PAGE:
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Bill pushes more nursing home oversight, transparency

Original source:

Sacramento Bee

Nursing home owners with poor track records would face tougher scrutiny in California, and consumers would get better information about operators under a bill introduced by Assemblyman Kevin McCarty, D-Sacramento.

Responding to a three-part series published last year in The Sacramento Bee, McCarty said Thursday he wants California to “improve oversight and transparency of the nursing home industry to better protect seniors and their families.

“More and more people are going to be looking to put their loved ones into these type of facilities,” he said. “We need to make sure consumers can make good choices and know the quality of home they’re going to.”

The Bee’s series, published in November, found that some of the state’s largest nursing home chains have persistent problems within their facilities, such as understaffing or high levels of deficiencies and consumer complaints. Despite such chronic issues, the state makes no effort to monitor the performance of chains or to look for patterns of care.

Additionally, the nursing home ownership information collected by the California Department of Public Health is difficult for consumers to navigate and decipher, and often fails to identify the primary owners.

Under McCarty’s bill, Assembly Bill 927, the state would establish more rigorous “suitability requirements” for owners with the aim of preventing individuals and companies with poor performance histories from acquiring homes.

The Department of Public Health also would be required to improve the ownership information that is publicly available on its website. The Bee found that the site often contained misleading and inaccurate information about principals and their companies.

The bill is backed by California Advocates for Nursing Home Reform, a San Francisco-based group that has fought for years for increased ownership transparency.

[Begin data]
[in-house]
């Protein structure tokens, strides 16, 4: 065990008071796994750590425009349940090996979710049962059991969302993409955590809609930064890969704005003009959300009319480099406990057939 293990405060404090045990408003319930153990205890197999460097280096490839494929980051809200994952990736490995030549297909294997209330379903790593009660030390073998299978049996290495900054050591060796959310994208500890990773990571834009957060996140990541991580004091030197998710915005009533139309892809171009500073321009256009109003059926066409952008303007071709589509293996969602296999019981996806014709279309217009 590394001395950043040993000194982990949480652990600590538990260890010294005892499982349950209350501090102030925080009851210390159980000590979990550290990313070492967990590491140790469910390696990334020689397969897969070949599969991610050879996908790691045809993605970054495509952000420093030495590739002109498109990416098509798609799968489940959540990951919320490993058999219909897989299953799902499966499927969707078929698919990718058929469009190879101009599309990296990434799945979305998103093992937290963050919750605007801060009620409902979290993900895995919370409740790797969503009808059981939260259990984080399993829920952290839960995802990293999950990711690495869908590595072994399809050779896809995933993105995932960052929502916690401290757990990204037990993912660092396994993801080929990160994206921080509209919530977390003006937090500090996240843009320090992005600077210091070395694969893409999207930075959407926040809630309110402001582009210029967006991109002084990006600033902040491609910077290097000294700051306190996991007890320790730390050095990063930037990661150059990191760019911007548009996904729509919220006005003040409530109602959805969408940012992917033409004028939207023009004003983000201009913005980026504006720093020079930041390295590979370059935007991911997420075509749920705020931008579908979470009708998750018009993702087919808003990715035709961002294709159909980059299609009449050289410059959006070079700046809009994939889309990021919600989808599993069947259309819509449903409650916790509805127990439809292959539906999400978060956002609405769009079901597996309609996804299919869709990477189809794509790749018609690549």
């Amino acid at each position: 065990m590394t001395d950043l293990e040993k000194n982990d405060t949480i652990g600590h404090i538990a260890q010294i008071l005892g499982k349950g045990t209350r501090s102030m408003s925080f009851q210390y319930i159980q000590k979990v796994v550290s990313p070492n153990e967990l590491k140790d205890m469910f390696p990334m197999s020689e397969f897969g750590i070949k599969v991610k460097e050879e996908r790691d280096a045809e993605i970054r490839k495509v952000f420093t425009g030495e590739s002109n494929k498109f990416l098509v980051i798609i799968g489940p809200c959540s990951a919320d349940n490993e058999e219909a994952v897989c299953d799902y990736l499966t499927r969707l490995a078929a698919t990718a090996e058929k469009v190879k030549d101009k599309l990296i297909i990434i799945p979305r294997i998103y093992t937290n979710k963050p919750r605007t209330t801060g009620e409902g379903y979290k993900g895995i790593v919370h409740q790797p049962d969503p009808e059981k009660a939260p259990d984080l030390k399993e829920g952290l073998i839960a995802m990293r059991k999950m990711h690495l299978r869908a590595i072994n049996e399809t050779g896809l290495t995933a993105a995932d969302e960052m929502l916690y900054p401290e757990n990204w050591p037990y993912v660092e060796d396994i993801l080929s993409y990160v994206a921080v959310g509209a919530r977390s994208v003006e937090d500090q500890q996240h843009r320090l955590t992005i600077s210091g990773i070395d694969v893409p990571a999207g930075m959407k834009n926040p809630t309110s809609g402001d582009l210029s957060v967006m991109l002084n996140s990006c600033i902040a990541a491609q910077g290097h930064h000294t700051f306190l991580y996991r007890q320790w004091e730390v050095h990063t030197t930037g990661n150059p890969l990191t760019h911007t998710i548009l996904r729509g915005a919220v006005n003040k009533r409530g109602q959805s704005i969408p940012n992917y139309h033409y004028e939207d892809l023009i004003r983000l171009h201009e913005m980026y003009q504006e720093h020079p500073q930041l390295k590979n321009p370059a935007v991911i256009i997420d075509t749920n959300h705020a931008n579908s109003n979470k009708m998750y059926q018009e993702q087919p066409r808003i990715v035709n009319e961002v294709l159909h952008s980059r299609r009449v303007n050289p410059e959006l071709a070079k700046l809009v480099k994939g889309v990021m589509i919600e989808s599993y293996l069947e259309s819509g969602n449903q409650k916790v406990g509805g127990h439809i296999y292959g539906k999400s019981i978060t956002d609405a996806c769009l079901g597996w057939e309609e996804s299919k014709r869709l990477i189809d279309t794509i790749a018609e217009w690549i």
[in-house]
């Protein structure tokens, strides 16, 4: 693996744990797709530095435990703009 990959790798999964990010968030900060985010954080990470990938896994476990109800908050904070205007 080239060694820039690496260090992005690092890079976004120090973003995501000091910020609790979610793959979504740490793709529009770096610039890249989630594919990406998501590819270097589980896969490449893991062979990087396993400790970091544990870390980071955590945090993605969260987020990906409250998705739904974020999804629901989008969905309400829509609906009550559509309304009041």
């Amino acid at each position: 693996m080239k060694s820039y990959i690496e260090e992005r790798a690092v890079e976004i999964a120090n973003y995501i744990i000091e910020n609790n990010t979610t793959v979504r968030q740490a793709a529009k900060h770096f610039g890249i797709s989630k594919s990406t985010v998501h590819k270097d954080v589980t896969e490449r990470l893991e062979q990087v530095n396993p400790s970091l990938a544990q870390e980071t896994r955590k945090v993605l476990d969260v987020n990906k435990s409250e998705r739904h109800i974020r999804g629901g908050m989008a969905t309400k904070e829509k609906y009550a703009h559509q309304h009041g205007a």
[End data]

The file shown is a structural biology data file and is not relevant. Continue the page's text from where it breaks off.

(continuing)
Patricia McGinnis, the group’s executive director, said “too much information is just missing right now.

“The Department of Public Health has no idea in many, many cases who owns what,” she said. “Even if they do, they certainly don’t make that information available to the public.”

CANHR sued the state in 2004, then again in 2013, over issues related to ownership disclosure and transparency.

In its most recent lawsuit, the group contended that the department was not adequately investigating individuals or ownership groups before proposed sales and acquisitions, as required by law. The suit alleged that the department was allowing and even encouraging multilayered chains to avoid accountability at the top by only scrutinizing the lowest levels of the organization.

McGinnis said CANHR recently decided to drop the lawsuit to pursue a legislative remedy.

McCarty’s proposal addresses ownership groups that craft complex, multilayered structures, as detailed in The Bee’s series. The bill would “clarify” the department’s duties in reviewing and approving changes in ownership and management that occur anywhere in the corporate network, not just the lowest rungs.

Deborah Pacyna, a spokeswoman for the California Association of Health Facilities, the industry’s trade organization, said the group did not want to comment until the bill’s language could be reviewed. But, she added: “We look forward to working with the author.”

McCarty stressed that his bill is “not an indictment of the whole industry.

“I would think that the good actors don’t want the bad actors to ruin it for them,” he said.

Call The Bee’s Marjie Lundstrom, (916) 321-1055.